Undiagnosed Diseases Program seeks to advance knowledge of mysterious conditions
MONDAY, May 19 (HealthDay News) -- A new research program designed to help patients with mysterious health conditions that can't be diagnosed was announced Monday by the U.S. National Institutes of Health.
The Undiagnosed Diseases Program will study the most puzzling medical cases referred to the NIH Clinical Center by doctors across the United States. The goals are to improve disease management for individual patients and to advance general medical knowledge of these conditions.
The program will utilize existing facilities and staff at the NIH Clinical Center, the National Human Genome Research Institute, and the NIH Office of Rare Diseases.
"A small number of patients suffer from symptoms that do not correspond to known conditions, making their care and treatment extraordinarily difficult. However, the history of biomedical research has taught us that careful study of baffling cases can provide new insights into the mechanisms of disease -- both rare and common," NIH Director Dr. Elias A. Zerhouni said in a prepared statement.
Each patient enrolled in the program will be evaluated by more than 25 senior attending physicians at the NIH Clinical Center, the nation's clinical research hospital. The physicians' specialties include endocrinology, immunology, oncology, dermatology, dentistry, cardiology and genetics.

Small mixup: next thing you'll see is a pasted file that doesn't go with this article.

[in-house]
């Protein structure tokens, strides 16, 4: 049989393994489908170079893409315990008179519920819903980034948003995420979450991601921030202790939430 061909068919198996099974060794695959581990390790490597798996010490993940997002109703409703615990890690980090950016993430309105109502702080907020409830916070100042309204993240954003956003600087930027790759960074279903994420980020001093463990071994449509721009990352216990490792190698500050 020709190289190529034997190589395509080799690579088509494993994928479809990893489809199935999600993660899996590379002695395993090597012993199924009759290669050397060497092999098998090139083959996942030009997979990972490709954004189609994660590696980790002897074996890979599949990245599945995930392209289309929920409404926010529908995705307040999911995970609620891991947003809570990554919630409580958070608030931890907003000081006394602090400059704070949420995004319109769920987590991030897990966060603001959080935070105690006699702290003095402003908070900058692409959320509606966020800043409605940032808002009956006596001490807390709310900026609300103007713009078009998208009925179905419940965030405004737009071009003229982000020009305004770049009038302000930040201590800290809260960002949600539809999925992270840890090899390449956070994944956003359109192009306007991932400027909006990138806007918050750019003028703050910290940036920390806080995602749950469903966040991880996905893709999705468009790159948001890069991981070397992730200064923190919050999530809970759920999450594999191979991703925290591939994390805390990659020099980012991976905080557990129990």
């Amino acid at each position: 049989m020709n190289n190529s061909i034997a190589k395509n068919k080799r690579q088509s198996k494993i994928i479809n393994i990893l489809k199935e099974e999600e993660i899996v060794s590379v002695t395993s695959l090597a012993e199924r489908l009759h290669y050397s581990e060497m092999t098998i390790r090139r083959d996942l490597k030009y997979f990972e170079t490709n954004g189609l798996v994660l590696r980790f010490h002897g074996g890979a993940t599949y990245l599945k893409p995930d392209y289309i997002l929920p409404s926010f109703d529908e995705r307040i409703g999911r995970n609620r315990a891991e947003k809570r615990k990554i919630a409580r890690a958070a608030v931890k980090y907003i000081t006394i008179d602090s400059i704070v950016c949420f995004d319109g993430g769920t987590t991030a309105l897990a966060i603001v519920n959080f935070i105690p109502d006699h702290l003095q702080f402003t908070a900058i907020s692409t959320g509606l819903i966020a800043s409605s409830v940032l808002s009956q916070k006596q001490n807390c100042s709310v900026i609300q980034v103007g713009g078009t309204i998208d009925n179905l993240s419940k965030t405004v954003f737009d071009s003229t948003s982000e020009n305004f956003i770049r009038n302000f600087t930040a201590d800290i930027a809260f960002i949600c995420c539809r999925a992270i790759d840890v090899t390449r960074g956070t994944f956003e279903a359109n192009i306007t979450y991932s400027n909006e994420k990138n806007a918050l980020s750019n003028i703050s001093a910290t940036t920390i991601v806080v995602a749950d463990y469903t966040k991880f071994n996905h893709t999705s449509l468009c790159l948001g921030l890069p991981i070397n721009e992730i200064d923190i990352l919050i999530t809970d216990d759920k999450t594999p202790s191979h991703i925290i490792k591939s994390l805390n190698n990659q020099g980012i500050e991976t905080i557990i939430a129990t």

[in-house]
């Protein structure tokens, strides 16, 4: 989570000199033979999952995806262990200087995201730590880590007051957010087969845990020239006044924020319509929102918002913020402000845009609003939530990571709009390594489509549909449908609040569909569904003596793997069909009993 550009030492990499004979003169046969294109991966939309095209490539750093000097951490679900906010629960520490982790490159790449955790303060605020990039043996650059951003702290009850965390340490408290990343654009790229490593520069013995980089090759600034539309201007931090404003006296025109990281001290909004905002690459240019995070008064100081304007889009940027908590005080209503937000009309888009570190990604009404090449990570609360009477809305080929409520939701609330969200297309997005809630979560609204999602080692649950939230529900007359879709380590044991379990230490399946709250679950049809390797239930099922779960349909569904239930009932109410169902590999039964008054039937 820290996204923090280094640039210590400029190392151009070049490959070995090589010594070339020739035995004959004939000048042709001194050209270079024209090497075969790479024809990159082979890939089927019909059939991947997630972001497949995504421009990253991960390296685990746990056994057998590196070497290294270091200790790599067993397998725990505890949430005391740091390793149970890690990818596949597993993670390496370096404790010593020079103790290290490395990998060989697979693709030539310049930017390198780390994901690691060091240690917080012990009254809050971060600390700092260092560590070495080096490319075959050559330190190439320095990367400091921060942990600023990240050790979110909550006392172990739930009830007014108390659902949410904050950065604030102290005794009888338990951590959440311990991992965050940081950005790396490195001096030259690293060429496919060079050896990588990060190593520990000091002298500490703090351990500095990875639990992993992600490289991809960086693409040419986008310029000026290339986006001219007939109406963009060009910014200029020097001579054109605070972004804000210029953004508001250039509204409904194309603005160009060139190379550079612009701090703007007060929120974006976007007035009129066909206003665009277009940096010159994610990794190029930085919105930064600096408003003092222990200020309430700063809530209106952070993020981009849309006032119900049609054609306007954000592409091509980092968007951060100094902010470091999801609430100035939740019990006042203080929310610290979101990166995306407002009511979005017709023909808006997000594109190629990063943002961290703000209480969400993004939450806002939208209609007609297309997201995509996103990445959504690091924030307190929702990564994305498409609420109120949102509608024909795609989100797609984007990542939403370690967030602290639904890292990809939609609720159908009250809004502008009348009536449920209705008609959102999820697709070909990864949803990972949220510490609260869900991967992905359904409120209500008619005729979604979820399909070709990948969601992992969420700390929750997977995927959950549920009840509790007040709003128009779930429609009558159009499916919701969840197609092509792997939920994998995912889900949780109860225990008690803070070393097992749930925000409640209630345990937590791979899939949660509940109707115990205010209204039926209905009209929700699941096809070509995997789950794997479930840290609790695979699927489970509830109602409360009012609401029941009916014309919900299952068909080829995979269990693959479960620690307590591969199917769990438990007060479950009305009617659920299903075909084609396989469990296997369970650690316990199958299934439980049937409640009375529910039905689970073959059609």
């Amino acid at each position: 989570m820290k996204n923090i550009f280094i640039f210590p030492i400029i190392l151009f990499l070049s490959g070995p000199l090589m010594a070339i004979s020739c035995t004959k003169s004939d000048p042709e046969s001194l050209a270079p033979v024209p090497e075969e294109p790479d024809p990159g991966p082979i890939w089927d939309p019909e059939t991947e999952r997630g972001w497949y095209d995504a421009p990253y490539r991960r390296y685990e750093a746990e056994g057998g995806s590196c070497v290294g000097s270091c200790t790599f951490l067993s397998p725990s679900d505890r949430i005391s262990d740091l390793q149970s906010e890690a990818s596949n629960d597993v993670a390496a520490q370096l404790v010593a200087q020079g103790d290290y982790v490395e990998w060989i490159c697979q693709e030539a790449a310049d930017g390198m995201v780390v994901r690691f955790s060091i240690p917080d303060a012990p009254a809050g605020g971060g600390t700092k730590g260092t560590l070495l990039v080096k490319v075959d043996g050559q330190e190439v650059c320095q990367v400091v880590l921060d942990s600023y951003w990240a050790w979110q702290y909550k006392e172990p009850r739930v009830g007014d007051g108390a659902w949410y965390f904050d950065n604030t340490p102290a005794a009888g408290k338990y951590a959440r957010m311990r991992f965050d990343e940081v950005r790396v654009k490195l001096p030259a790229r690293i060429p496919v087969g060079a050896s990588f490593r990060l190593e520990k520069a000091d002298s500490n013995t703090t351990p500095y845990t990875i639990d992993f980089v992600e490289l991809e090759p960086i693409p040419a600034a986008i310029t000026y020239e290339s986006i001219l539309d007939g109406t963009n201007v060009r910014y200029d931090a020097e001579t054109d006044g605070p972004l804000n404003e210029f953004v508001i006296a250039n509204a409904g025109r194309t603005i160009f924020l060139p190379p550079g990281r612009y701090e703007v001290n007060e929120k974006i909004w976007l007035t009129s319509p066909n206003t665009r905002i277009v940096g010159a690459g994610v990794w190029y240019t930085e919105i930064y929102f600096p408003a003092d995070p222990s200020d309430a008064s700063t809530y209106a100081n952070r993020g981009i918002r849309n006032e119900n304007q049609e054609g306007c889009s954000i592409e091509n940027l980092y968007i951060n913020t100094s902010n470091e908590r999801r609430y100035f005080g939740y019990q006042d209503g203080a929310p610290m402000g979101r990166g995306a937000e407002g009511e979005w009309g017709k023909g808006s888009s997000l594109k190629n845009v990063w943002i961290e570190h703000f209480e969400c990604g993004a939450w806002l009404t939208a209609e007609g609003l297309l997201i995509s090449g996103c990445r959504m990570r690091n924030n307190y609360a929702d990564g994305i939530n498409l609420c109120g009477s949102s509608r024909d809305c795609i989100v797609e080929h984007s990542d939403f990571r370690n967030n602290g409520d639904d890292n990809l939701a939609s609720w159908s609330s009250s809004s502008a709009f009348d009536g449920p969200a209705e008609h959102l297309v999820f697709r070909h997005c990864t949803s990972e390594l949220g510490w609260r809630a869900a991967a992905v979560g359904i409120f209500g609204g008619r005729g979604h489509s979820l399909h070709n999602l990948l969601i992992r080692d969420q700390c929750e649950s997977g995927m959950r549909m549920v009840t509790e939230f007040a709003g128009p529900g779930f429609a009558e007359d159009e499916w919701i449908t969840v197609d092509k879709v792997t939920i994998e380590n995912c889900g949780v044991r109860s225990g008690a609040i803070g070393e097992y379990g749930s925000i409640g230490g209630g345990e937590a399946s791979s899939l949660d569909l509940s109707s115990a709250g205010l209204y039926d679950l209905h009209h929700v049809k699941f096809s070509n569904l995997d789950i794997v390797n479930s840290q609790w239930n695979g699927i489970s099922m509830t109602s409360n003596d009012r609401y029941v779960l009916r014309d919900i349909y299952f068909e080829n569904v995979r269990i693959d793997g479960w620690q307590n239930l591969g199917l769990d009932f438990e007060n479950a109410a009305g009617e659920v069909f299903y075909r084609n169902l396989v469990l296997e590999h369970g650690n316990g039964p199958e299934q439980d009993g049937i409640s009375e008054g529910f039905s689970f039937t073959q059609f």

"We have developed a stringent referral process to ensure this program deals with those cases that have truly confounded medical experts. We will be very selective when it comes to patient eligibility. Our focus is strictly on conditions that have not been diagnosed," said program director Dr. William A. Gahl, who is clinical director at the National Human Genome Research Institute.
To be considered for the program, patients must be referred by a physician and provide all medical records and diagnostic tests requested by the NIH. The estimated 100 patients a year who meet the program's criteria will undergo additional evaluation (which may take up to a week) at the NIH Clinical Center.
In organizing the program, the NIH has contacted patient advocacy groups that provide information and support for people struggling with mysterious conditions.
"We hope to build upon our strong working relationships with many patient advocacy groups. These organizations provide a crucial link in our nation's efforts to improve health through biomedical research," Stephen Groft, director of the NIH Office of Rare Diseases, said in a prepared statement.
"We hope that this new partnership of NIH researchers, advocacy groups and patients will give hope for many Americans who now face troubling medical symptoms with no clear diagnosis," Groft said.
Here's where you can find the Undiagnosed Diseases Program.
-- Robert Preidt
SOURCE: U.S. National Institutes of Health, news release, May 19, 2008
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